A few vintage photographs of people celebrating Halloween
Usually I don't go to any Halloween parties but this year close friends invited us to one such party and it was not possible to refuse. So I had to think up what to wear. I didn't want to be dressed in a costume of some particular movie or cartoon personage, I just wanted to look Halloween-ish. And here came this outfit which to myself I call "a Halloween-ish doll". But if I wore a different head piece and a white apron I would look a Halloween-ish waitress...I guess there are some other variations...A versatile look indeed.
Recently I was invited to join an international photography project "Portraits" started by a London-based artist IMPREINT. The artist collects portraits of different people holding a common item - a balloon. Why a balloon? While painting a project "1000 balloons" a couple of years ago the artist came to the idea that we people are just like those balloons: all different, imperfect yet all beautiful. And he decided to start this new project "Portraits" where the balloon symbolizes the common ground that we all have not depending on age, shape, skin colour, culture background, social status: we all are human beings, we all can love, hate, cry, laugh, feel pain or feel happiness.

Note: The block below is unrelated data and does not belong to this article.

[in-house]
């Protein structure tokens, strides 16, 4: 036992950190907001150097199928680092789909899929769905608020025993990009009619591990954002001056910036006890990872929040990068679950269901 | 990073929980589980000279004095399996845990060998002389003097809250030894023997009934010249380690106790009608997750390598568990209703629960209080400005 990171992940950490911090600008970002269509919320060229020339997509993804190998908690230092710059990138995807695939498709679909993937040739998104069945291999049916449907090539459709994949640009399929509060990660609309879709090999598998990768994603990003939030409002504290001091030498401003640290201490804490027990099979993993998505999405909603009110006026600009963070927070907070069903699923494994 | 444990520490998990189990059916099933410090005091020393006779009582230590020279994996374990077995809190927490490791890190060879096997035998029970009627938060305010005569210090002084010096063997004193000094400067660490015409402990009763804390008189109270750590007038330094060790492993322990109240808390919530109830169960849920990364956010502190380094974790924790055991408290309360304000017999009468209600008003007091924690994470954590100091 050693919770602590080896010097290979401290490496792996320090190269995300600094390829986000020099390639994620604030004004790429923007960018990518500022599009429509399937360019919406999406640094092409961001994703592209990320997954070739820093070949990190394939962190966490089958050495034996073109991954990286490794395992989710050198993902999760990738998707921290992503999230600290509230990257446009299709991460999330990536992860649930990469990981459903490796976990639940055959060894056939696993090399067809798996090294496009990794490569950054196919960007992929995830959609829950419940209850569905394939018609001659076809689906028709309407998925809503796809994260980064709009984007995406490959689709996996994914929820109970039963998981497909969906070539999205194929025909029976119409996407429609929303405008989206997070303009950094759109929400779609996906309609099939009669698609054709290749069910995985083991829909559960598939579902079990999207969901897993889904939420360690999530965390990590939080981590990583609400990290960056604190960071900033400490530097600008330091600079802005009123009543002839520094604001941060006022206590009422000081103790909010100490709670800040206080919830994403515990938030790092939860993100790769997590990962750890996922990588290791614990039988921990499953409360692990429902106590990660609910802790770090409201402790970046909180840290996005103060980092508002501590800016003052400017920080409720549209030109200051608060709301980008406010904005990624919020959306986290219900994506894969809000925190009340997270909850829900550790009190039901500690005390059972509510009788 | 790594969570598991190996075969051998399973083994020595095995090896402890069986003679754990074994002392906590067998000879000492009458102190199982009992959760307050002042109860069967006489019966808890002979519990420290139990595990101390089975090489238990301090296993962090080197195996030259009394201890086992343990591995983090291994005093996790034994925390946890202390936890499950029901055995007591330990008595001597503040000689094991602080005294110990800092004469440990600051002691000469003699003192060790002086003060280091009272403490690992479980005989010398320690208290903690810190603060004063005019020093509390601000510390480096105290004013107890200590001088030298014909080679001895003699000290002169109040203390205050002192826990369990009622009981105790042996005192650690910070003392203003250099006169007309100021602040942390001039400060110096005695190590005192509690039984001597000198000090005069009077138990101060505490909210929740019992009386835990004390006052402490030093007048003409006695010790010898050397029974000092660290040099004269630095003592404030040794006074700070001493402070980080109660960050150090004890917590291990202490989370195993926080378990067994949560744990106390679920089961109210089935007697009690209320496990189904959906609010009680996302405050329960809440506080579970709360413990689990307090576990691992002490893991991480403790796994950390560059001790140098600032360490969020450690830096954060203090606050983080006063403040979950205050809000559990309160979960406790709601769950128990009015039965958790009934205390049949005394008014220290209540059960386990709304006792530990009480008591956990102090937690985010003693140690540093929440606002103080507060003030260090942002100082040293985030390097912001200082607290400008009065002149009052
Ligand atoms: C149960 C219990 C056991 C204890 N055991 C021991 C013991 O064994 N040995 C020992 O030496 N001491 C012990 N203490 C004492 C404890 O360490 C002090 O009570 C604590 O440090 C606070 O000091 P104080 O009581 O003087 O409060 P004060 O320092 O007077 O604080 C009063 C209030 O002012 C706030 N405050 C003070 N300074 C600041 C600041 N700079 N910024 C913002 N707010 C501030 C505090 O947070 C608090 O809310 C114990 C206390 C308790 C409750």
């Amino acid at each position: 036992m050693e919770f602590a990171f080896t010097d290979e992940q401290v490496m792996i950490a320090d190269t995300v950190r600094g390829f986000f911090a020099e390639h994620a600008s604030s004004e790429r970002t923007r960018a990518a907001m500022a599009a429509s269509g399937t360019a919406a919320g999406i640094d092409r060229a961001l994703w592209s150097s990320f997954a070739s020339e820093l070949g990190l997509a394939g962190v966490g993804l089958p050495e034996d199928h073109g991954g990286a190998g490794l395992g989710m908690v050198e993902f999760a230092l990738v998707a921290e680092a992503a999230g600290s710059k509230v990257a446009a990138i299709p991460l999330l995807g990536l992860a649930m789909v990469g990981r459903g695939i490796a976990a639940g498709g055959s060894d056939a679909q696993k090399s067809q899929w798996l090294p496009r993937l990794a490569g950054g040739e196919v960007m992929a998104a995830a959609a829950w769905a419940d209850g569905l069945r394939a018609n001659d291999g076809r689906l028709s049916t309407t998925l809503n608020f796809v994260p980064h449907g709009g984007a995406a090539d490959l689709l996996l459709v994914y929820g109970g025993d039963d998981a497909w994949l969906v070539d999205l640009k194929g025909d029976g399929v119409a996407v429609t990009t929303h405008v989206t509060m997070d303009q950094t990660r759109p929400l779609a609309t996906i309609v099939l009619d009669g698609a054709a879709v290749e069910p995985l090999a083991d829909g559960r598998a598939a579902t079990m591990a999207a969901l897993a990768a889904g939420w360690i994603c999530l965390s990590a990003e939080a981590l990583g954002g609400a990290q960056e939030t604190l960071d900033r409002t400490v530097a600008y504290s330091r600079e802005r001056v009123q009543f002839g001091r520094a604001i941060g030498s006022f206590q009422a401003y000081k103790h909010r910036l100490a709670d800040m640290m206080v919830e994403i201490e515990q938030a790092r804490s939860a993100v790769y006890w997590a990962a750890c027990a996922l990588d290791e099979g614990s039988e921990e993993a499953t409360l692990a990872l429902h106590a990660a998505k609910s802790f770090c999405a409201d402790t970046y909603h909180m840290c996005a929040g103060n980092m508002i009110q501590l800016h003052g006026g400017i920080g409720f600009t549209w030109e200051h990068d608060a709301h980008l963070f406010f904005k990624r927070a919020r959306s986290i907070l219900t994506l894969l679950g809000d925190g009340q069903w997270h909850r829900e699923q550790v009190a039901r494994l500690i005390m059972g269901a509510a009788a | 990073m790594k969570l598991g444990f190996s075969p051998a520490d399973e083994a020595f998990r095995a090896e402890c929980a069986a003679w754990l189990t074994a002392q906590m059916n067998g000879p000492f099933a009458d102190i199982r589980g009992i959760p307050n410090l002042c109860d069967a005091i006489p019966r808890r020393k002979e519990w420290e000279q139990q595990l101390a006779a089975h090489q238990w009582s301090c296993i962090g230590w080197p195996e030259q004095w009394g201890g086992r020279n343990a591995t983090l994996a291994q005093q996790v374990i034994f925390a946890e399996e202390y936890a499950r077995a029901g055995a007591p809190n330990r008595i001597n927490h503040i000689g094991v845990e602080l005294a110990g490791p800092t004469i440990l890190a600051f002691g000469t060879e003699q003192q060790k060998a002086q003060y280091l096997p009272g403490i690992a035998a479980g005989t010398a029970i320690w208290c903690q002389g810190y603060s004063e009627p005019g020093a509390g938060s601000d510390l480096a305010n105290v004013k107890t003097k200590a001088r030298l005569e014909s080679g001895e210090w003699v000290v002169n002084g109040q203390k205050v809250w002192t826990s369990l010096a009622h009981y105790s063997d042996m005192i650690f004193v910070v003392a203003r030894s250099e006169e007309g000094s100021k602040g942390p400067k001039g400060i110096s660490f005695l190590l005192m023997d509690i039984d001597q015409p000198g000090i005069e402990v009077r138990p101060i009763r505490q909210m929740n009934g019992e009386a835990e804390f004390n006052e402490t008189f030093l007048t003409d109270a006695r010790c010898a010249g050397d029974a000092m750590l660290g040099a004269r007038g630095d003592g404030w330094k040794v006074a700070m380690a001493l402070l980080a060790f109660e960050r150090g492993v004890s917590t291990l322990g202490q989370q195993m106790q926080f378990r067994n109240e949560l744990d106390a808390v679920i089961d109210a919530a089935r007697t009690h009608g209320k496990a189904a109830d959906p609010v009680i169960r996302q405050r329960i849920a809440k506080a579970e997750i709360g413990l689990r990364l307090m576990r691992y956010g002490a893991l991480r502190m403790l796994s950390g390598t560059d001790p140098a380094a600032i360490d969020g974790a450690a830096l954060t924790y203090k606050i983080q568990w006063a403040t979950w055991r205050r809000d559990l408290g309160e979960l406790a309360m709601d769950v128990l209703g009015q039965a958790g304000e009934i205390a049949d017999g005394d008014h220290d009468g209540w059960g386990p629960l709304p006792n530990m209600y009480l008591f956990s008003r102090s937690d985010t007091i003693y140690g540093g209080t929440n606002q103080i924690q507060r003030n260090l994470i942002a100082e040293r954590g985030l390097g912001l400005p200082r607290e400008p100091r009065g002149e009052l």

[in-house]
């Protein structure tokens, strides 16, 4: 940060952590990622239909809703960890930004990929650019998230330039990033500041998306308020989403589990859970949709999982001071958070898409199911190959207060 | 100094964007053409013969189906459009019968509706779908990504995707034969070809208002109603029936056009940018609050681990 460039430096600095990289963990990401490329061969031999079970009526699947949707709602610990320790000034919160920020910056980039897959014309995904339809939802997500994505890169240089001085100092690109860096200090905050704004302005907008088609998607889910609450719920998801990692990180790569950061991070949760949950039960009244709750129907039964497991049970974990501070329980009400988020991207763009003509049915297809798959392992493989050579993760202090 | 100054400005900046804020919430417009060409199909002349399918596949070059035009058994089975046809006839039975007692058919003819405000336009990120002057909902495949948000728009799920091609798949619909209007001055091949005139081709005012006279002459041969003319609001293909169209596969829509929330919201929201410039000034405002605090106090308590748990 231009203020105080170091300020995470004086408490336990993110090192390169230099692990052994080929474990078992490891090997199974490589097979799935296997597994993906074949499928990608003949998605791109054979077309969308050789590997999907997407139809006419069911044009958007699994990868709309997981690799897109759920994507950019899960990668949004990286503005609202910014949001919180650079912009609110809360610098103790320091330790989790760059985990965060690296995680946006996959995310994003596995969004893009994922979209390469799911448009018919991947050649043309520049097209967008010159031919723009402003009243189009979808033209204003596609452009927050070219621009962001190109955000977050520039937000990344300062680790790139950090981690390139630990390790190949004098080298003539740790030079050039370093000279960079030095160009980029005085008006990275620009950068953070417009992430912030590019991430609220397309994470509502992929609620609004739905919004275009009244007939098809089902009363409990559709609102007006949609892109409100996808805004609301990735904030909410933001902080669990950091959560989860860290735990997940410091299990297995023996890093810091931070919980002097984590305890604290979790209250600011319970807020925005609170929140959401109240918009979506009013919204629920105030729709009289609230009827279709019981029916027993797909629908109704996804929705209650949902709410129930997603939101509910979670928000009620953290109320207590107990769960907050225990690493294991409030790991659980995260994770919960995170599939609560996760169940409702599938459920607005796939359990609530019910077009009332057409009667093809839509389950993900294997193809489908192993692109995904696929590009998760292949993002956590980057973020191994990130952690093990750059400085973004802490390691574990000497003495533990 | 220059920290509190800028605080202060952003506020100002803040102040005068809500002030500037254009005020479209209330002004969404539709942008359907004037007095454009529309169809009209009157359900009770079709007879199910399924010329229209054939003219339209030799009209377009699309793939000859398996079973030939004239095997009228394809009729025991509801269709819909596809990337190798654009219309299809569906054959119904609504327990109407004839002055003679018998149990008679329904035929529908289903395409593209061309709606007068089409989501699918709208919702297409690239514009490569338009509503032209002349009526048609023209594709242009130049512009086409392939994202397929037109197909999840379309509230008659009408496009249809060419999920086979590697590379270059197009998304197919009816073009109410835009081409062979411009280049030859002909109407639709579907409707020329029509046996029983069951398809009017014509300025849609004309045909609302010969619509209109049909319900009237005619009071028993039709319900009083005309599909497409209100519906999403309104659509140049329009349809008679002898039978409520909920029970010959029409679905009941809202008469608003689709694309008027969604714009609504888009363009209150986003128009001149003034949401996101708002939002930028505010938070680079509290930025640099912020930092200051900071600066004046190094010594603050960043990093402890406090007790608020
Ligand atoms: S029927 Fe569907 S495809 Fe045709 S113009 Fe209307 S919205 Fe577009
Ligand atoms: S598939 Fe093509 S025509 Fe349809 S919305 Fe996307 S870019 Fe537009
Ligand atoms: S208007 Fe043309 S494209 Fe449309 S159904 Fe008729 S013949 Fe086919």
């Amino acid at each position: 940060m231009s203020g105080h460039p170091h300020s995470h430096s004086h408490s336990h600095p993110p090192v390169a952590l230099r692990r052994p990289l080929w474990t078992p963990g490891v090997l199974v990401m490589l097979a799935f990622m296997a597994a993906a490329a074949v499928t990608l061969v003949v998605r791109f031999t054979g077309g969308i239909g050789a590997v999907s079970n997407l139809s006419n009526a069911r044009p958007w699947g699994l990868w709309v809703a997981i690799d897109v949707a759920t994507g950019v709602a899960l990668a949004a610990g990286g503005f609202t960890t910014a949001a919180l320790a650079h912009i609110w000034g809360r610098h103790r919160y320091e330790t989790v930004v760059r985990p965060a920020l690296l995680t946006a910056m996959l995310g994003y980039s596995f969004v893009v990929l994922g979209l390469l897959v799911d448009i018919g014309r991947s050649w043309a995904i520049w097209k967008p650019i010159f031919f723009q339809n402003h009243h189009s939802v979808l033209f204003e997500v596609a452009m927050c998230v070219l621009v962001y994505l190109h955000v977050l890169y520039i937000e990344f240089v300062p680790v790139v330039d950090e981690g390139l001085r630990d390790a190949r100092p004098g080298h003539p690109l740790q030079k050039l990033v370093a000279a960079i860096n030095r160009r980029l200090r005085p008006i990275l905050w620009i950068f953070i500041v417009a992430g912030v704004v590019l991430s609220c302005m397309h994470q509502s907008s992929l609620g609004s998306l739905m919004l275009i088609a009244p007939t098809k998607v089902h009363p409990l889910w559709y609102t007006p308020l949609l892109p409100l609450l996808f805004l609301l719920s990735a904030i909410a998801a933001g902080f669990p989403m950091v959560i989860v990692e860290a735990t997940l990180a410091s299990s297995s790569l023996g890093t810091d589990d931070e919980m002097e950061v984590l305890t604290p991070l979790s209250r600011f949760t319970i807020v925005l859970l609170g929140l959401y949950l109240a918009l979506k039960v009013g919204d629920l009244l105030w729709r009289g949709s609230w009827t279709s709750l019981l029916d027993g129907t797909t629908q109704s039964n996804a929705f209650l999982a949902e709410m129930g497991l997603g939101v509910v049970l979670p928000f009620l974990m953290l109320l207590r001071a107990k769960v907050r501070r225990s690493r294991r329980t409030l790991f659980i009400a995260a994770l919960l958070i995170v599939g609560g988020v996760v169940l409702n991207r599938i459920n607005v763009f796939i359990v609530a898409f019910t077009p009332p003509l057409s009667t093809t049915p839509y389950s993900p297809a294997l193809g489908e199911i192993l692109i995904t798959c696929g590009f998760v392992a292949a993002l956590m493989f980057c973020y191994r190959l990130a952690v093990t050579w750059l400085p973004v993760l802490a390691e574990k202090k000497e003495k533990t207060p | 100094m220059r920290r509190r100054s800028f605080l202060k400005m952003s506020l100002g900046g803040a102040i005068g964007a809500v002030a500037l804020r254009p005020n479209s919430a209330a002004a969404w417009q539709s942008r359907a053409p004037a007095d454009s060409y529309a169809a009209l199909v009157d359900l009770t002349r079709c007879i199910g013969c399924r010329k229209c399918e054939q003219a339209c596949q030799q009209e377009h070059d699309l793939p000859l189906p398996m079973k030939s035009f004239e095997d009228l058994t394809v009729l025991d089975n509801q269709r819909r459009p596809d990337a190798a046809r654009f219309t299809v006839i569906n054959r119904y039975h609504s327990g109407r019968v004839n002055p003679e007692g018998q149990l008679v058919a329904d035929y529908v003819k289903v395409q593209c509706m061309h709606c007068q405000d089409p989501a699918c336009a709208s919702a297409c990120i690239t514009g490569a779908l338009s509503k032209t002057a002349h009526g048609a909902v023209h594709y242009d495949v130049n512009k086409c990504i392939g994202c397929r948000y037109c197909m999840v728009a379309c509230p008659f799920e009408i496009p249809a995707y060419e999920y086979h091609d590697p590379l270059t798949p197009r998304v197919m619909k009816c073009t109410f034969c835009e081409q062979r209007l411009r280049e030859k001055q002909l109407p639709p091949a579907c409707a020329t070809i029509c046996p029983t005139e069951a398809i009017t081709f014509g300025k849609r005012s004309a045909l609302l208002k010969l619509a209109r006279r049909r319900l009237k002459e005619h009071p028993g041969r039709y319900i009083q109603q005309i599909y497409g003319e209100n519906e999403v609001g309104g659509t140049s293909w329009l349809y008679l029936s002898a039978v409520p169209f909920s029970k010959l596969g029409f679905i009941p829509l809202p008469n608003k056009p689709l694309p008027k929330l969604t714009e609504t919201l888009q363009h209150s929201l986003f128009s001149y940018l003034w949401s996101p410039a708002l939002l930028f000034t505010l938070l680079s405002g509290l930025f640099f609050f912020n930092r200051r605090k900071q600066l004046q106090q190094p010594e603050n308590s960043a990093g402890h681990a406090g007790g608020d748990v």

A pencil skirt...What can be more classy and elegant? And a polka dot pencil skirt? Here I am wearing one teamed with a polka dot top. All polka dottish today. The polka dots of the skirt are rather small and the print can be seen only from a close distance. And the bigger polka dots of the top contain a surprise. Here, have a closer look
"Red Underwear", a painting by Liushi Zong source
What do you think the young lady on the painting above is wearing? As the painting's title suggests it is an underwear. But what kind of? Actually it is a dudou. The garment with such unusually-sounding name has a long history. It was invented by the Chinese somewhen in the 17th century with the sole practical purpose to keep the chest and stomach area warm. It is just a square or rhomboidal piece of cloth with attached straps that were tied around the neck and at the back. The dudou often has a pocket where ginger, musk or other medicinal herbs believed to keep the belly warm were put. It was worn by children, women and men alike to prevent not only cold but, according to some sources, diarrhea as well.